Wednesday, November 9, 2016

An Open Letter To Secretary Hillary Rodham Clinton

An Open Letter To Hillary Clinton,

Dear Secretary Clinton,
I can’t imagine what you must be feeling today.  If it’s anything like what I’m going through, you’re alternating between stunned silence and eating everything you can get your hands on while screaming, “It’s Not Fair! It's Not Fair! It's Not Fair!” In the days and weeks and months to come, I’m sure you’ll be subjected to the views of the media and anyone with over 42 Twitter followers about what you could’ve done differently.  I’m in theatre, so I understand the desire to create causality between events.  We want things to make sense, and when we construct fictive stories, this is one of our main criteria.  

But life, unfortunately, is not art, and doesn’t follow its guidelines.  Some things just don’t make sense.  You not being our 45th President is one of those things.

The people I know weren’t voting for you because you weren’t him.  We were voting for you because we believed, sincerely, passionately, proudly and profoundly, that you were the most qualified person to run for this office.  We continue to believe that. 

We also believe that after you emerge from the hurt and the loss and the mourning, you will rise again, and continue dedicating your life to do the kind of good that we have come to expect from you.  You are bigger than this.  You are better than this.  And as you’ve had to do so many times before, you will prove that.
Those of us who are queer understand a basic tenant that is true for all minorities and unempowered: our work is never done.  Ever since I heard you speak at Vassar College in 1995, you have been my inspiration for fighting the good fight.  

 I want to wallow in my feelings and finish that bag of trail mix filled with chocolate and sweetened cranberries.  But instead, I’m going to get to work, making some plays that will express a fraction of the rage and fear I feel right now.  Because that’s what I think you’d want me to do.  I’m trying to go high, Secretary Clinton. It’s not easy, but I’m trying.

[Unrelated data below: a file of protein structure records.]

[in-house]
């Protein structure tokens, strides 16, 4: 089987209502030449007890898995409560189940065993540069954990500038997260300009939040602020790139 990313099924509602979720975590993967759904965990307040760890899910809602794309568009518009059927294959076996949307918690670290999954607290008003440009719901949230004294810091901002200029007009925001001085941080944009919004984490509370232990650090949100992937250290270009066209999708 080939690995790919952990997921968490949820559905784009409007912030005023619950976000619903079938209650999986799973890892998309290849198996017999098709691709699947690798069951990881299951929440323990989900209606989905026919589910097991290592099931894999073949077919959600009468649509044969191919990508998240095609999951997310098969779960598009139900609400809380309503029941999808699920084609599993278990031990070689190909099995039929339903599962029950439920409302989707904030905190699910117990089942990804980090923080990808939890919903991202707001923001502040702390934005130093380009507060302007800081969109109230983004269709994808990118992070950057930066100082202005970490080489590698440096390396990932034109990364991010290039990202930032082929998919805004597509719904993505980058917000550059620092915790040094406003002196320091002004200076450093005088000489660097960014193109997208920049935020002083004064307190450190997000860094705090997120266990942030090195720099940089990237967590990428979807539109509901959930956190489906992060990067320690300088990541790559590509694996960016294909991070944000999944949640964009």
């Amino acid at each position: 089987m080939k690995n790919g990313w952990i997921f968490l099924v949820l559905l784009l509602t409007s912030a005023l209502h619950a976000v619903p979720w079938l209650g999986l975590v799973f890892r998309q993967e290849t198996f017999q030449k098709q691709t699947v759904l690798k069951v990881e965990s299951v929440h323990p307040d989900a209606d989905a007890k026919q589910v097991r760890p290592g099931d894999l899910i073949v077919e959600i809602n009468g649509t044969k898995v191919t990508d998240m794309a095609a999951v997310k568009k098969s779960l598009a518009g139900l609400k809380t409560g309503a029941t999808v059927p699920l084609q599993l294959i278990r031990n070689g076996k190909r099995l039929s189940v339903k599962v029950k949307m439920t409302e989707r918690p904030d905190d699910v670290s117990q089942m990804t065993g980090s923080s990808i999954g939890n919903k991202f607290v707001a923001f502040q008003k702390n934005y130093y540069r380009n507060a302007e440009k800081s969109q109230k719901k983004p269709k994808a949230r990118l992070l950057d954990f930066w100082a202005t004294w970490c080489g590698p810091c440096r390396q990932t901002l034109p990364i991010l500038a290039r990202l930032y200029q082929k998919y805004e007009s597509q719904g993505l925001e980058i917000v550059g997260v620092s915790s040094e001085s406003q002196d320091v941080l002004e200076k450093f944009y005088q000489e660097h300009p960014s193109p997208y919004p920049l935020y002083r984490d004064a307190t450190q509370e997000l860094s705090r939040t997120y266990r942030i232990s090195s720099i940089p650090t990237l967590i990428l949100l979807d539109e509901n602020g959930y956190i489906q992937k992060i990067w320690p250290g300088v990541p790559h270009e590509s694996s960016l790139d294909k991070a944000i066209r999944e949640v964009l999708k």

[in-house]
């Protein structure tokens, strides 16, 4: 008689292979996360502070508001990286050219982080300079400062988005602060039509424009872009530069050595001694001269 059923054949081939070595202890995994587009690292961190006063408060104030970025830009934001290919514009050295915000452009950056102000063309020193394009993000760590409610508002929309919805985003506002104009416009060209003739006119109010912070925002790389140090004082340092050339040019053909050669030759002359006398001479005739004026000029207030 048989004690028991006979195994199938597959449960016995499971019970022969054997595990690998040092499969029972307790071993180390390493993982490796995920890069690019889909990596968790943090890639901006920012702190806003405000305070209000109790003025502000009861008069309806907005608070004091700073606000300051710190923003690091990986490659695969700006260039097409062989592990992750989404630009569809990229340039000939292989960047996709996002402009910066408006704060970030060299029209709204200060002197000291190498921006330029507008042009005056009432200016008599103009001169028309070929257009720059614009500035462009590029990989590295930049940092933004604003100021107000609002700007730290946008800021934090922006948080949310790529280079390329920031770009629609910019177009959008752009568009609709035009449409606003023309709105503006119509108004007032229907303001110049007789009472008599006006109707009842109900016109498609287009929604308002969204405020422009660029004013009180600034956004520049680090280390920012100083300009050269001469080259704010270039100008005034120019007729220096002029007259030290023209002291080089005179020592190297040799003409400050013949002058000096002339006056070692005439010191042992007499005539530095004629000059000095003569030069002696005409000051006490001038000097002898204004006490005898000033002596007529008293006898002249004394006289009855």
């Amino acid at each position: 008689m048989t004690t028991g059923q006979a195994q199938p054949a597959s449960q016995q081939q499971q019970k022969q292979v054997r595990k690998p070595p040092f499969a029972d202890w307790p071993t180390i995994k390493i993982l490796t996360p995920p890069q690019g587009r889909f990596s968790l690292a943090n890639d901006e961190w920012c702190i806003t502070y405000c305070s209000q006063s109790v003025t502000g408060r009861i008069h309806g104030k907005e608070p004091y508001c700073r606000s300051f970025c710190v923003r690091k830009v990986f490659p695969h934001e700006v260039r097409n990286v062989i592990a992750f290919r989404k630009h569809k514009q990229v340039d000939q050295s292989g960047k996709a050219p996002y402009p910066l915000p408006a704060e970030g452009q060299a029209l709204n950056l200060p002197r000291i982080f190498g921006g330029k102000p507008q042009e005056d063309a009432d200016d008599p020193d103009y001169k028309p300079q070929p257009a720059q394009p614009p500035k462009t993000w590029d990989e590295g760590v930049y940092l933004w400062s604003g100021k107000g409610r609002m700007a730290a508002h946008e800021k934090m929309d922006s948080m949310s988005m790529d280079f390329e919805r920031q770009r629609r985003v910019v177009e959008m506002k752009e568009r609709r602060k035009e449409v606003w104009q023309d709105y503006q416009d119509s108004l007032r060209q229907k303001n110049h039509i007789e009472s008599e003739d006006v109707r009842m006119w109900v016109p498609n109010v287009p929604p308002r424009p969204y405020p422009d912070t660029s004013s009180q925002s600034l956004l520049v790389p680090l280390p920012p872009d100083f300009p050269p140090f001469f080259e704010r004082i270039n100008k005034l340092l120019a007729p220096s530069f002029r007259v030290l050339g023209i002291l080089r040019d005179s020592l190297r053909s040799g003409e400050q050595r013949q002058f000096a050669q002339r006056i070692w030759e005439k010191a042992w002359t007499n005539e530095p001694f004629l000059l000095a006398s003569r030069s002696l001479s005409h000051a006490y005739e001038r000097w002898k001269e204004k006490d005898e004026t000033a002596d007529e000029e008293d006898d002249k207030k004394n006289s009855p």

Thank you for your years of service. You make me proud to be an American.

Michael Barakiva  

Friday, September 23, 2016

Leaving New York: Post #4

Leaving New York: Post #4

This is the entry that I’ve been putting off writing, because writing it means that I actually have to say goodbye to New York.

Image result for hangar theatre

I am sitting in the lobby of my beautiful theatre, on a gorgeous autumnal day in Ithaca, and I couldn’t be happier to be here.  A few weeks ago, Rafa and I (with the help of two strapping young men) packed up a U-Haul, drove to Ithaca, and unpacked in the beautiful house that I will move into shortly, once the renovations are complete.  Nota bene: We kept the NYC place because:

            1)  Rafa will still be living there (and I plan on being back there plenty)


      2) Nobody ever said, “I gave up my rent-stabilized 2BR in NYC and golly gee that was a great idea!”

We’re able to do this, if you’re curious, by converting my office into a bedroom and taking in a roommate.  Did I mention how grateful I am to my spouse, who at this point in his life has accepted that he’ll be living with a roommate because his husband has dreams to run a theatre somewhere? 

What I’m saying is: I still have my home in NYC. I have moved to one of the most beautiful places in the country and the world.  And yet still, the decision to leave New York was the hardest thing about taking this job.  After weeks of deliberation (and many therapy sessions), I think I know why.  I’ll tell you a little story about language and Mexico to make my point.

Image result for Mexico City
Mexico City

If you grow up in Mexico City[1], you refer to yourself as chilango, which literally means “belonging to Mexico City.”  But for our purposes, we can think of the term as the kind of pride New Yorkers take in calling themselves New Yorkers.  If you’re a chilango, however, there’s a word you use for everyone who wasn’t born in Mexico City.  That word is provinciano.  I believe that those Mexicans not from Mexico City feel some resentment about the phrase, and really, who can blame them?  It would be like if New Yorkers called everyone else in the USA provincial.  I said called, not thought of.  

But this little story illustrates my greatest fear in leaving New York.  For all the horror of living in New York: the ridiculous rent, overpriced restaurants, sweltering heat, numbing winters, the bombardment of cruelty you can experience in the ten-minute walk from your apartment to the subway, the feeling like you have to be making a seven-figure salary to not feel worthless, the horrible traffic that makes leaving almost as difficult as getting back in, the cacophony of light and sound that is its own perpetual bombardment; the Faustian bargain you make is that you get to have access to the best of everything. 

Now, I know all you non-New Yorkers may balk at this summation.  “Chicago’s improv scene is as good if not better,” I hear you saying.  “What about the restaurants of Los Angeles?”  “The museums of D.C.?” “The seafood of Boston?”

And of course you’re right – all of those cities excel in those areas.  But New York excels in all of them.  Every single one.  There’s no other city in this country (or the world?) where you can go to a world-class seafood restaurant, museum and play every night of the year without having to repeat.  Or do anything else for that matter.